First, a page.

Mennonites have a history of migration since they first dispersed across Europe. As soon as problems arise, the group has a track record of moving on to another country. Reasons include running out of land due to high birth rates; the refusal to modernize when governments change policies regarding the granted privileges, especially in education; or the occurrence of internal conflicts over the use of technology. According to Loewen, there are around 100,000 Mennonites in Latin America who still use steel wheels on their tractors instead of rubber (going back to a Mennonite law) and reject the use of telephones.

The large-scale deforestation of 366 hectares between January (left panel) and November (right panel) 2021 associated with the main section of the new Padre Marquez colony. The red arrows serve as reference points between the two panels. Image via MAAP.

Their daily lifestyle is in stark contrast to their highly mechanized way of farming.

When Mennonites set out for a new country, they follow a century-old process of negotiation. A six-person all-male delegation travels to meet high-level government officials and “petition for a right to settle, brandishing their agricultural resumé,” Nobbs-Thiessen said. Often, though not always, they leave the closed-door conversations with the promise of new land.

While corruption has been raised as a concern, it has not been proven. “These communities are very closed, and people who are involved in these negotiations are very few and they don’t share,” Kaimowitz said.

Over decades, the Low German Mennonites have established a complex but highly functional transnational network stretching from Canada to the United States and all across Latin America. Communities, workers and land brokers move back and forth to buy equipment, educate themselves in things like crop maximization, or scout for new locations.

Some of the businesses that were set up in the colonies, like the ones in Paraguay where three Mennonite cooperatives have become major beef and leather exporters, were initially supported with credit from international finance bodies like the World Bank. The Mennonite Central Committee (MCC), a progressive body operating from the United States, has provided non-financial support for Mennonites coming directly from Russia.

But the diverse Mennonite diaspora has no central governing body, unlike other churches. “Colonies govern themselves,” Loewen said.

The funding comes mostly from within each colony. Migration is often financed through the sales of land or revenue generated from sales of agricultural produce. A system of pooling money and a traditional financial system called the waisenamt — a widow-and-orphan fund that manages money and has become a sort of bank — allow internal flows of money that enable the communities to move.

The provision of their own capital made the Low German Mennonites attractive to governments in Latin America. In return for development, the settlers were allowed to found colonies and farm in some of the world’s remotest landscapes with few restrictions regarding land use change.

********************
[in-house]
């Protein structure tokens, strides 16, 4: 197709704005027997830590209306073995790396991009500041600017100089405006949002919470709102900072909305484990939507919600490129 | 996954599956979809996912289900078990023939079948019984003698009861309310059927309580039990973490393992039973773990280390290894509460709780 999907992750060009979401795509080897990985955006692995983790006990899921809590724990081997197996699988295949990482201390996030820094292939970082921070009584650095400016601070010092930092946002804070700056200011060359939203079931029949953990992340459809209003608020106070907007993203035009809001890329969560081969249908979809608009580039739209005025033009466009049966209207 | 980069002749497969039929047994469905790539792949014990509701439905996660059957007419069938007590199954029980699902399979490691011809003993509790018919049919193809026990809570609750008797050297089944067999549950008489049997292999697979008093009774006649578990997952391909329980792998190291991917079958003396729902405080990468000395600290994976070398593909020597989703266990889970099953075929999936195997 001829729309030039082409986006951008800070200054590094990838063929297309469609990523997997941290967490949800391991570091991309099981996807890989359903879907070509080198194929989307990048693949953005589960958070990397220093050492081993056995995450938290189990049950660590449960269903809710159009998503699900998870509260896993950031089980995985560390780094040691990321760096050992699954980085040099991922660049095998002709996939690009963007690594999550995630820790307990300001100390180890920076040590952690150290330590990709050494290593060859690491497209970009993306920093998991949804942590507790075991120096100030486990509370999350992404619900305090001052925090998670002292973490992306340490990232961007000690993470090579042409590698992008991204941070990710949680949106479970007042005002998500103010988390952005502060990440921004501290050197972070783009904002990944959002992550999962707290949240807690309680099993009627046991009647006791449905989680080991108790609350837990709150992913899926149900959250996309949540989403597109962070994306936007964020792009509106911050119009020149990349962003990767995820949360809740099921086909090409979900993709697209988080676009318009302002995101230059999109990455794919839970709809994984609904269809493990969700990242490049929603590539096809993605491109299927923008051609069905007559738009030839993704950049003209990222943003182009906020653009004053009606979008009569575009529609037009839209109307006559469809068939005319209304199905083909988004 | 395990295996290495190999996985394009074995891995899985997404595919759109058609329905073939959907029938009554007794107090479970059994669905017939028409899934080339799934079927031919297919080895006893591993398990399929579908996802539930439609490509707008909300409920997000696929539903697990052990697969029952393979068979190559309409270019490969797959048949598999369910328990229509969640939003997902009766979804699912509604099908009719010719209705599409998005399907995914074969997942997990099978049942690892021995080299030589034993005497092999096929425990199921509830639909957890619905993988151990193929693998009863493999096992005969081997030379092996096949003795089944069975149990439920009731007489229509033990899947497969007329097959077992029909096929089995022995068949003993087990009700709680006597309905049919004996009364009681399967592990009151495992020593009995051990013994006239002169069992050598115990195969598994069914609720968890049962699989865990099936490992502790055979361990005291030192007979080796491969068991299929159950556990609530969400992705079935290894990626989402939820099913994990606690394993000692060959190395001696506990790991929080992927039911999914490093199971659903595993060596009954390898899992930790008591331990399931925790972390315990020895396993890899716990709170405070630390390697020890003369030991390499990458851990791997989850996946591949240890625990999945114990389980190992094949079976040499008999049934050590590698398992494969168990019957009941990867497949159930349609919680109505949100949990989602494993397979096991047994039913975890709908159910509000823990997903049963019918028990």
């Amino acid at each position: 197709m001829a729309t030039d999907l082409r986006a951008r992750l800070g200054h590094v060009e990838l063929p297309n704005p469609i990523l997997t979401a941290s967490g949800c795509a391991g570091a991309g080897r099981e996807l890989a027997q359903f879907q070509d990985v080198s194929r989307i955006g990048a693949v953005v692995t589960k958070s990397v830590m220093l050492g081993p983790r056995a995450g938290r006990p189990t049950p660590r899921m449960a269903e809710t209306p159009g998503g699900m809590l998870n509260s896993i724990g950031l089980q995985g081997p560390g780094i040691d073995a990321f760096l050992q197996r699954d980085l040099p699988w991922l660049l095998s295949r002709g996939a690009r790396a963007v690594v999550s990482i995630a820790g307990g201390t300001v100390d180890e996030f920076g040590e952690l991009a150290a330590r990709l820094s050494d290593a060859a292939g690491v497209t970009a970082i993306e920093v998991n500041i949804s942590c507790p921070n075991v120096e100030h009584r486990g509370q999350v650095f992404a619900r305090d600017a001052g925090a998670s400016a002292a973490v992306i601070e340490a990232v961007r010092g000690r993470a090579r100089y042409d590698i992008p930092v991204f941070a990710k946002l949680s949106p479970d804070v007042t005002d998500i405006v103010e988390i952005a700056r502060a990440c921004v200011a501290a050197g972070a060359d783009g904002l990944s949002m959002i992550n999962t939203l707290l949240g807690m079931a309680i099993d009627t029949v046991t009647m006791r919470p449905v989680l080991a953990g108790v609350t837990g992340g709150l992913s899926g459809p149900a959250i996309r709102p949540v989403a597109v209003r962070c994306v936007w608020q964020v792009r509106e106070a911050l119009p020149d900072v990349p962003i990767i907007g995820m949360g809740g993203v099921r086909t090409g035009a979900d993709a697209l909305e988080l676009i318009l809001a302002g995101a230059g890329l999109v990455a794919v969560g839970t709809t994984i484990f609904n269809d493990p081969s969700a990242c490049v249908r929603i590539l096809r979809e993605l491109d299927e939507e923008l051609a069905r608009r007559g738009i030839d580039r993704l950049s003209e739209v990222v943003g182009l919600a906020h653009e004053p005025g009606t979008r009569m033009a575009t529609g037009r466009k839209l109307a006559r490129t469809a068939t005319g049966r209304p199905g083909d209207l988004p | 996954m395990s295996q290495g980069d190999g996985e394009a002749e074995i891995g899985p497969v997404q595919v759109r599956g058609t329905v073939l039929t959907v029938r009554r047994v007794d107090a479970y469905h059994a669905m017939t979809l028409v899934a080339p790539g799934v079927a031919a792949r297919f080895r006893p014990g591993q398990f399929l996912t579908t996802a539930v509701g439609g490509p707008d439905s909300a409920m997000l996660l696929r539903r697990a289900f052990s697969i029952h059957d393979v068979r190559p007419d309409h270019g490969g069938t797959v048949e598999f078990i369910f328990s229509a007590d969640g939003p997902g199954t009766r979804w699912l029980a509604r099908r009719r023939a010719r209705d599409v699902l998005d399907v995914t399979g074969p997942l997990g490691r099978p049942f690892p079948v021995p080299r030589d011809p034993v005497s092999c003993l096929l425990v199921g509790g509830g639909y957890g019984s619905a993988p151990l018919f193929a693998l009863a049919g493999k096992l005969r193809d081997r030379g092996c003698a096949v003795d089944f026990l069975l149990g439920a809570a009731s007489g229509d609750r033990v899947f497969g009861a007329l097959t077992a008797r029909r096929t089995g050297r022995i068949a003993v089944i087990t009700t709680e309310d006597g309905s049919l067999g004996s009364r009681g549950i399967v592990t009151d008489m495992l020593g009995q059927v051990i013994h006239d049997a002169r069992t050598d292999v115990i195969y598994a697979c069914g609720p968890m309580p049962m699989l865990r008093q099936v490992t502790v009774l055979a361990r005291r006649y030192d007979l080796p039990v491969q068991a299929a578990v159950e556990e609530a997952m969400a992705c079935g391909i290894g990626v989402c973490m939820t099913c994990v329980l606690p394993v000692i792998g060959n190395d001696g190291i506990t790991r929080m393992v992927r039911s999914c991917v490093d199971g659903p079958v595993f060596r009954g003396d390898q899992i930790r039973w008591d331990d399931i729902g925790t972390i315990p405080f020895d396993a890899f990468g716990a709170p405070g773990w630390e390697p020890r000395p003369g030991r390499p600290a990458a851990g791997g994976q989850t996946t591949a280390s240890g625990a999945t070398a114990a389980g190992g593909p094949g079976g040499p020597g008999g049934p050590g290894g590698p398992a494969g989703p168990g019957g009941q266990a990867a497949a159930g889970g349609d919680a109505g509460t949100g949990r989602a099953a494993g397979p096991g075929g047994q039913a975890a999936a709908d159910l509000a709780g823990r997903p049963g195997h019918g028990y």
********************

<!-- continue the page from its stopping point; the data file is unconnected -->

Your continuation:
“They are able to work really well with the system, and the system works with them, because there is money and corruption and other factors,” Edward Ellis, who runs the Tropical Research Center (CITRO) at the University of Veracruz in Mexico, told Mongabay in an interview.

Mennonites wanting to clear land for agricultural expansion consider fines a one-off payment that they can make up in the next crop. “It’s like a fee they pay and then they move on, that’s how they do it,” Ellis said, adding there’s always someone on the other side who accepts this, be it local governments, authorities, and landowners.

In Paraguay, where an investigation by the U.K. NGO Earthsight found a Mennonite cooperative, Chortitzer, responsible for large-scale forest clearing in the Gran Chaco, “they receive substantial support from the government,” said Earthsight researcher Rubens Carvalho. He attributed this relationship to the Mennonites’ dominance in the country’s beef and leather industries.

The offices of Mennonite agricultural cooperative and meatpacking giant Chortitzer, one of Paraguay’s biggest beef exporters. Image courtesy of Earthsight.“After the report was published, the government chose to support Chortitzer instead of investigating the exposed illegalities,” Carvalho added. Earlier this year, the Paraguayan government signed an agreement with the trade body Chortitzer is part of, “praising the members for being examples of sustainable development.”

Carvalho said the state had “neglect[ed] its duty to protect Indigenous rights and instead prioritize[d] agribusiness.” Even when irregular land titles, illegal forest clearing and corruption are exposed, few cases are acted upon.

In the past, complaints about Mennonite-led deforestation have sparked increased conflicts with local communities or resulted in sanctions. In Paraguay, Mexico, Peru and Colombia, authorities have launched investigations or issued fines.

However, the group keeps expanding. But for the most conservative factions, whose aim is to move as far away from cities and towns as possible, the changing times might just check their spread, Kaimowitz said: “Mennonites are running into increasing problems because that old world doesn’t exist anymore where they can live in isolation.”

Banner image: Aerial shot of the Chortitzer slaughterhouse in Paraguay. The firm supplies cow hides to tanneries who have in turn bene suppliers of Jaguar Land Rover. Image courtesy of Earthsight.